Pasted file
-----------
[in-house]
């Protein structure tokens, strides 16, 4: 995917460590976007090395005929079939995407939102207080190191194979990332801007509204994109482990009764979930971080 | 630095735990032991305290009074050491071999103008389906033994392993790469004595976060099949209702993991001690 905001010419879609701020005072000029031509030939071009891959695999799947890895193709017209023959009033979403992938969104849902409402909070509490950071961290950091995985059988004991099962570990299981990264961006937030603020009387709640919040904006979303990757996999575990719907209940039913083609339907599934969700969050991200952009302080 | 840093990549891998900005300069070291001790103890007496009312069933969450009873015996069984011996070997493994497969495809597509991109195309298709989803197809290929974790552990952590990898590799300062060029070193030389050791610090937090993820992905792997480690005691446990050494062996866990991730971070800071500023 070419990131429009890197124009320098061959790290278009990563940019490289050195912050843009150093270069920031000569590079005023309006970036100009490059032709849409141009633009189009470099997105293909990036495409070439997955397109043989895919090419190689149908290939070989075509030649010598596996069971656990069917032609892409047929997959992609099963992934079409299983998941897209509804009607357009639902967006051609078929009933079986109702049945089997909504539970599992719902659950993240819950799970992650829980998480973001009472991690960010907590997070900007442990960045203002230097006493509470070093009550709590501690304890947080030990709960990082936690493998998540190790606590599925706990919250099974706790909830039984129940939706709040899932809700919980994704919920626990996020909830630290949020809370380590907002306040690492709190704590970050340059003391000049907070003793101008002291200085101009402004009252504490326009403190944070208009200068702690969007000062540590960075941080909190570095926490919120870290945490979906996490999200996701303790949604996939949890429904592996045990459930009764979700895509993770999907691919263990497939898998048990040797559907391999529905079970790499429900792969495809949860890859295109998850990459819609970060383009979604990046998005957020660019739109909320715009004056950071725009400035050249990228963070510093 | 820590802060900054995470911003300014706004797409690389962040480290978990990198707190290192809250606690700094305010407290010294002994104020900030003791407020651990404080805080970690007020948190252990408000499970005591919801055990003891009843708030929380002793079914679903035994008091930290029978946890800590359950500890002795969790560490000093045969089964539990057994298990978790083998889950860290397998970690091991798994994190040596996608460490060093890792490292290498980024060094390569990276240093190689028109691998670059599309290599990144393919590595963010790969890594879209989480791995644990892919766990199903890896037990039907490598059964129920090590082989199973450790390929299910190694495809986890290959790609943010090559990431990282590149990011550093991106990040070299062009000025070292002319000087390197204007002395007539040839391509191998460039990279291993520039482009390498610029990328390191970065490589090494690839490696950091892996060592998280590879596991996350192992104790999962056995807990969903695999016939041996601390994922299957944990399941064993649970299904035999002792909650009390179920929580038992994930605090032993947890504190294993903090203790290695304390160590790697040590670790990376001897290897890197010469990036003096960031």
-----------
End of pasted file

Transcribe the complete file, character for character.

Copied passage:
[in-house]
């Protein structure tokens, strides 16, 4: 995917460590976007090395005929079939995407939102207080190191194979990332801007509204994109482990009764979930971080 | 630095735990032991305290009074050491071999103008389906033994392993790469004595976060099949209702993991001690 905001010419879609701020005072000029031509030939071009891959695999799947890895193709017209023959009033979403992938969104849902409402909070509490950071961290950091995985059988004991099962570990299981990264961006937030603020009387709640919040904006979303990757996999575990719907209940039913083609339907599934969700969050991200952009302080 | 840093990549891998900005300069070291001790103890007496009312069933969450009873015996069984011996070997493994497969495809597509991109195309298709989803197809290929974790552990952590990898590799300062060029070193030389050791610090937090993820992905792997480690005691446990050494062996866990991730971070800071500023 070419990131429009890197124009320098061959790290278009990563940019490289050195912050843009150093270069920031000569590079005023309006970036100009490059032709849409141009633009189009470099997105293909990036495409070439997955397109043989895919090419190689149908290939070989075509030649010598596996069971656990069917032609892409047929997959992609099963992934079409299983998941897209509804009607357009639902967006051609078929009933079986109702049945089997909504539970599992719902659950993240819950799970992650829980998480973001009472991690960010907590997070900007442990960045203002230097006493509470070093009550709590501690304890947080030990709960990082936690493998998540190790606590599925706990919250099974706790909830039984129940939706709040899932809700919980994704919920626990996020909830630290949020809370380590907002306040690492709190704590970050340059003391000049907070003793101008002291200085101009402004009252504490326009403190944070208009200068702690969007000062540590960075941080909190570095926490919120870290945490979906996490999200996701303790949604996939949890429904592996045990459930009764979700895509993770999907691919263990497939898998048990040797559907391999529905079970790499429900792969495809949860890859295109998850990459819609970060383009979604990046998005957020660019739109909320715009004056950071725009400035050249990228963070510093 | 820590802060900054995470911003300014706004797409690389962040480290978990990198707190290192809250606690700094305010407290010294002994104020900030003791407020651990404080805080970690007020948190252990408000499970005591919801055990003891009843708030929380002793079914679903035994008091930290029978946890800590359950500890002795969790560490000093045969089964539990057994298990978790083998889950860290397998970690091991798994994190040596996608460490060093890792490292290498980024060094390569990276240093190689028109691998670059599309290599990144393919590595963010790969890594879209989480791995644990892919766990199903890896037990039907490598059964129920090590082989199973450790390929299910190694495809986890290959790609943010090559990431990282590149990011550093991106990040070299062009000025070292002319000087390197204007002395007539040839391509191998460039990279291993520039482009390498610029990328390191970065490589090494690839490696950091892996060592998280590879596991996350192992104790999962056995807990969903695999016939041996601390994922299957944990399941064993649970299904035999002792909650009390179920929580038992994930605090032993947890504190294993903090203790290695304390160590790697040590670790990376001897290897890197010469990036003096960031």